Chris Cuomo shocked fans when he announced testing positive for COVID-19 and millions of viewers proceeded to tune in and watch him broadcast from his basement.
During Wednesday evening’s installment of Cuomo Prime Time, the anchor emotionally described his battle with the virus that has effectively brought the U.S. economy to a standstill. According to Mediaite, almost 3 million viewers tuned into CNN to hear his firsthand account about the scariest moments of his health scare.
During the candid segment, he described bouts of hallucinations where he had conversations with his late father, the immense pain that he likened to feeling like he was being beaten in the chest “like a piñata.” He also shivered so violently he actually chipped a tooth.
That episode of his show which airs on CNN at 9 p.m., drew an astounding 938,000 in the advertiser-coveted 25-54 demo, and in total drew in 2.89 million viewers. That’s almost triple what the top-rated CNN show was drawing on average in the last few months
Chris Cuomo’s Covid-19 experience sounds brutal pic.twitter.com/l31SPqX97q
— Aaron Rupar (@atrupar) April 2, 2020
“I want you to be thinking about everybody who’s not as lucky as I am. Who are dealing with the same that I am in 10 times worse,” he explained to his audience.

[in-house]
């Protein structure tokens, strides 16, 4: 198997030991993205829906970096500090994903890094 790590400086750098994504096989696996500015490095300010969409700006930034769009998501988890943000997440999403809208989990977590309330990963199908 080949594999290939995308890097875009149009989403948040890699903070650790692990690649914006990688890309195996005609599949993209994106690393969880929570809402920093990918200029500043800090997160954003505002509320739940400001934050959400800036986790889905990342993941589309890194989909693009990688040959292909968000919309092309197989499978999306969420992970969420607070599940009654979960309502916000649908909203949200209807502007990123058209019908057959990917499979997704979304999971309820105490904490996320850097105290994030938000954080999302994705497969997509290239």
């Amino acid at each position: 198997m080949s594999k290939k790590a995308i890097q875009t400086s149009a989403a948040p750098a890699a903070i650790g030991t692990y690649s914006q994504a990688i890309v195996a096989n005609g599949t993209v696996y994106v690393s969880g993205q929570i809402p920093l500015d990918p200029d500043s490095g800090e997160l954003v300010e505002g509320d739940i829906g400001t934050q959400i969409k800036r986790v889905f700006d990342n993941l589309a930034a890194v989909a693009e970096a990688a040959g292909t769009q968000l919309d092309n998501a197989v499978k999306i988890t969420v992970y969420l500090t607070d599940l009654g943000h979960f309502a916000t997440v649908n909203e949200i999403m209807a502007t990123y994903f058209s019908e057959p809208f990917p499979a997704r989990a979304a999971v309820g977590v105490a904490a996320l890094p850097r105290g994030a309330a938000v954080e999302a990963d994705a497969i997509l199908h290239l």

“Especially after what I learned last night. This virus came at me, I’ve never seen anything like it. Okay? So yeah I’ve had a fever, you’ve had a fever, but 102, 103, 103 plus, that wouldn’t quit, and it was like somebody was beating me like a piñata, and I was shivering so much that, Sanjay’s right, I chipped my tooth. These are not cheap.”
— Cuomo Prime Time (@CuomoPrimeTime) April 2, 2020
“And they call them the rigors, so the sun comes up, I’m awake, I was up all night, I’m telling you I was hallucinating, my dad was talking to me, I was seeing people from college, people I haven’t seen forever, it was freaky what I lived through last night. And it may happen again tonight. Doctor says it may happen like 5, 8 times,” continued the 49-year-old.
Cuomo shared that his symptoms allowed him to fully understand how others were feeling in this moment of crisis.
“You know, I get it now, and if you match that with chest constriction of people can’t breathe, I totally get why we’re losing so many people and why are hospitals are so crowded,” he said.
“So here’s the message: don’t be me, but more importantly be better than we’re being right now. Care enough not just to stay home but to stay on our leaders, to make sure that they’re doing everything they can to limit this. I’m telling you this is the part of our lives we will live through and remember the most. How do you want to be remembered during this time?”